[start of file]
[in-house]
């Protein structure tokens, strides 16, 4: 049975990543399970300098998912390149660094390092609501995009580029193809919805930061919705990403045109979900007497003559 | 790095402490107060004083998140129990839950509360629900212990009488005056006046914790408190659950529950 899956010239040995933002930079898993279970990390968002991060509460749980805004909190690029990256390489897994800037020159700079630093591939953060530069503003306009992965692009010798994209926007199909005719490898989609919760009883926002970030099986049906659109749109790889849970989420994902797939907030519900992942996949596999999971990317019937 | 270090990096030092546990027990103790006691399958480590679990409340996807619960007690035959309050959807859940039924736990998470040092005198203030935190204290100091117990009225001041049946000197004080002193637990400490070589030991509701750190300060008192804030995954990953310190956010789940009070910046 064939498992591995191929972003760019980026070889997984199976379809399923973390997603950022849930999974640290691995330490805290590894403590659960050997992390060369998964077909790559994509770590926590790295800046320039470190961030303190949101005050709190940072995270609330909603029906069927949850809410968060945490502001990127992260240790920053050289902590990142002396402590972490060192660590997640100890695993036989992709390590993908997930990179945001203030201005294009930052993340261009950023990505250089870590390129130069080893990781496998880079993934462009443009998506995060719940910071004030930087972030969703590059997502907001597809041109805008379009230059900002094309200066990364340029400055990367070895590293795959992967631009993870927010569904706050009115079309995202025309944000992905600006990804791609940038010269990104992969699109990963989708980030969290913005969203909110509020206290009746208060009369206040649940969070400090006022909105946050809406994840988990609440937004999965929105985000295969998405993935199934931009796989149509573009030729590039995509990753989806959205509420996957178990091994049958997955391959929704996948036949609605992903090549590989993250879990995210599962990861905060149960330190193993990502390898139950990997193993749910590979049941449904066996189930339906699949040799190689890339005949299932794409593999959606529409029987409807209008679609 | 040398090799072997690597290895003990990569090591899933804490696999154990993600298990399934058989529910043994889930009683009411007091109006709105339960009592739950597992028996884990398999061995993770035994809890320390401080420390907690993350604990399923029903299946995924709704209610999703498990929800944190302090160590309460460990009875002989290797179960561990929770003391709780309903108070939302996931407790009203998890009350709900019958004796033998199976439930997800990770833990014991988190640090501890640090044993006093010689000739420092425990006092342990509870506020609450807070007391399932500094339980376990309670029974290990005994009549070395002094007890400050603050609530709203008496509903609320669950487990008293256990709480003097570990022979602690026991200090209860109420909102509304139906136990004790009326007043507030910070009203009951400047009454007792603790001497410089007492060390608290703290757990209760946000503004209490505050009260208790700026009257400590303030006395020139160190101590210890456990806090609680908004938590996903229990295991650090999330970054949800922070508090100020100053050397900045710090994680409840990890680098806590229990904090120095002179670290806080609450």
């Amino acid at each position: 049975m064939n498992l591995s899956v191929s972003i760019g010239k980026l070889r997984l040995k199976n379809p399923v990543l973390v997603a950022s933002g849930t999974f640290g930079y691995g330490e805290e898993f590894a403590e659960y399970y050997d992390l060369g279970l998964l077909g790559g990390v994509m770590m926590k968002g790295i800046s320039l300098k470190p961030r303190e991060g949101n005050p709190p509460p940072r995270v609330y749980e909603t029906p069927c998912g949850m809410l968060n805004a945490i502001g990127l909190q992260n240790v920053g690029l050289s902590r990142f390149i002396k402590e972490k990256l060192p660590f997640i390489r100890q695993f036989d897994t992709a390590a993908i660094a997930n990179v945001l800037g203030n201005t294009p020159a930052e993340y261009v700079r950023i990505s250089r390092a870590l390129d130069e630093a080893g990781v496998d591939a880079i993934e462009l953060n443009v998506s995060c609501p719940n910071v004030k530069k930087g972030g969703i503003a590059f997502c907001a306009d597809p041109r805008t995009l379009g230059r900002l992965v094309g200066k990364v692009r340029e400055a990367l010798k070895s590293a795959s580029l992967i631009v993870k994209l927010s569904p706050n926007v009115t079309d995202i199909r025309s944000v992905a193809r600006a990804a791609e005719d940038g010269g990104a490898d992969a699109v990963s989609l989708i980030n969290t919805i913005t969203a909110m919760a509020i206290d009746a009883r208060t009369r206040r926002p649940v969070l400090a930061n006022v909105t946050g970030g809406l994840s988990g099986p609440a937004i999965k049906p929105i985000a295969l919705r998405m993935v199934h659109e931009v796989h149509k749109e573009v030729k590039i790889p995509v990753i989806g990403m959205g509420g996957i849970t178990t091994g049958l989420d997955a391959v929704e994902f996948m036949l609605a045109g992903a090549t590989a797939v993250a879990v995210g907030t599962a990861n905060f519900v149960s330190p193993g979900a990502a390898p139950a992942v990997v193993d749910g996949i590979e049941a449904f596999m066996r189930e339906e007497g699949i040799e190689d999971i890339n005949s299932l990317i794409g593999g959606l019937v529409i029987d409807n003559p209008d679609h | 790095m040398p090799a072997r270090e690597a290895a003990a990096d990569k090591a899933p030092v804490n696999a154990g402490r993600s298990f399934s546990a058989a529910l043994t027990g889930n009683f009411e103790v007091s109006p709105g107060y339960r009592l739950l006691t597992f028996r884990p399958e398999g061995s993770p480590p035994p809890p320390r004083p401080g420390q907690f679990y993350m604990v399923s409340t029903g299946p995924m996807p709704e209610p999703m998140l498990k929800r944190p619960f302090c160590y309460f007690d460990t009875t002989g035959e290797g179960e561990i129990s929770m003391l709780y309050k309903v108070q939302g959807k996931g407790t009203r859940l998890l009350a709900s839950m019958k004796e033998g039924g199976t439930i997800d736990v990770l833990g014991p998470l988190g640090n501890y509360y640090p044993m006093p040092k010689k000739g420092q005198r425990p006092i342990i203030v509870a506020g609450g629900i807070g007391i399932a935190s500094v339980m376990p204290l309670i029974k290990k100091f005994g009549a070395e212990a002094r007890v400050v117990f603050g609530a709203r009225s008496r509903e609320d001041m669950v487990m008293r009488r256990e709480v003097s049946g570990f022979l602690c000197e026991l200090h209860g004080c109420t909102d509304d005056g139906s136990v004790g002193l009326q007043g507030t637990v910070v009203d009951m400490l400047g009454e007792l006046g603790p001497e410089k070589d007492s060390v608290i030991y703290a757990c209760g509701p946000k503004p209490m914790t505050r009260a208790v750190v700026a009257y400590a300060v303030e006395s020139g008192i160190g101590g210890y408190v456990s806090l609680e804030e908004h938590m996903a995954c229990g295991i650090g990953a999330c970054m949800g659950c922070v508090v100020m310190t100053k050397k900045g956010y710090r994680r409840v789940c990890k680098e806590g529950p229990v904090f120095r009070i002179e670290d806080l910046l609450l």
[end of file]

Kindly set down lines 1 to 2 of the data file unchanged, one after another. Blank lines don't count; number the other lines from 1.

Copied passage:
[in-house]
């Protein structure tokens, strides 16, 4: 049975990543399970300098998912390149660094390092609501995009580029193809919805930061919705990403045109979900007497003559 | 790095402490107060004083998140129990839950509360629900212990009488005056006046914790408190659950529950 899956010239040995933002930079898993279970990390968002991060509460749980805004909190690029990256390489897994800037020159700079630093591939953060530069503003306009992965692009010798994209926007199909005719490898989609919760009883926002970030099986049906659109749109790889849970989420994902797939907030519900992942996949596999999971990317019937 | 270090990096030092546990027990103790006691399958480590679990409340996807619960007690035959309050959807859940039924736990998470040092005198203030935190204290100091117990009225001041049946000197004080002193637990400490070589030991509701750190300060008192804030995954990953310190956010789940009070910046 064939498992591995191929972003760019980026070889997984199976379809399923973390997603950022849930999974640290691995330490805290590894403590659960050997992390060369998964077909790559994509770590926590790295800046320039470190961030303190949101005050709190940072995270609330909603029906069927949850809410968060945490502001990127992260240790920053050289902590990142002396402590972490060192660590997640100890695993036989992709390590993908997930990179945001203030201005294009930052993340261009950023990505250089870590390129130069080893990781496998880079993934462009443009998506995060719940910071004030930087972030969703590059997502907001597809041109805008379009230059900002094309200066990364340029400055990367070895590293795959992967631009993870927010569904706050009115079309995202025309944000992905600006990804791609940038010269990104992969699109990963989708980030969290913005969203909110509020206290009746208060009369206040649940969070400090006022909105946050809406994840988990609440937004999965929105985000295969998405993935199934931009796989149509573009030729590039995509990753989806959205509420996957178990091994049958997955391959929704996948036949609605992903090549590989993250879990995210599962990861905060149960330190193993990502390898139950990997193993749910590979049941449904066996189930339906699949040799190689890339005949299932794409593999959606529409029987409807209008679609 | 040398090799072997690597290895003990990569090591899933804490696999154990993600298990399934058989529910043994889930009683009411007091109006709105339960009592739950597992028996884990398999061995993770035994809890320390401080420390907690993350604990399923029903299946995924709704209610999703498990929800944190302090160590309460460990009875002989290797179960561990929770003391709780309903108070939302996931407790009203998890009350709900019958004796033998199976439930997800990770833990014991988190640090501890640090044993006093010689000739420092425990006092342990509870506020609450807070007391399932500094339980376990309670029974290990005994009549070395002094007890400050603050609530709203008496509903609320669950487990008293256990709480003097570990022979602690026991200090209860109420909102509304139906136990004790009326007043507030910070009203009951400047009454007792603790001497410089007492060390608290703290757990209760946000503004209490505050009260208790700026009257400590303030006395020139160190101590210890456990806090609680908004938590996903229990295991650090999330970054949800922070508090100020100053050397900045710090994680409840990890680098806590229990904090120095002179670290806080609450």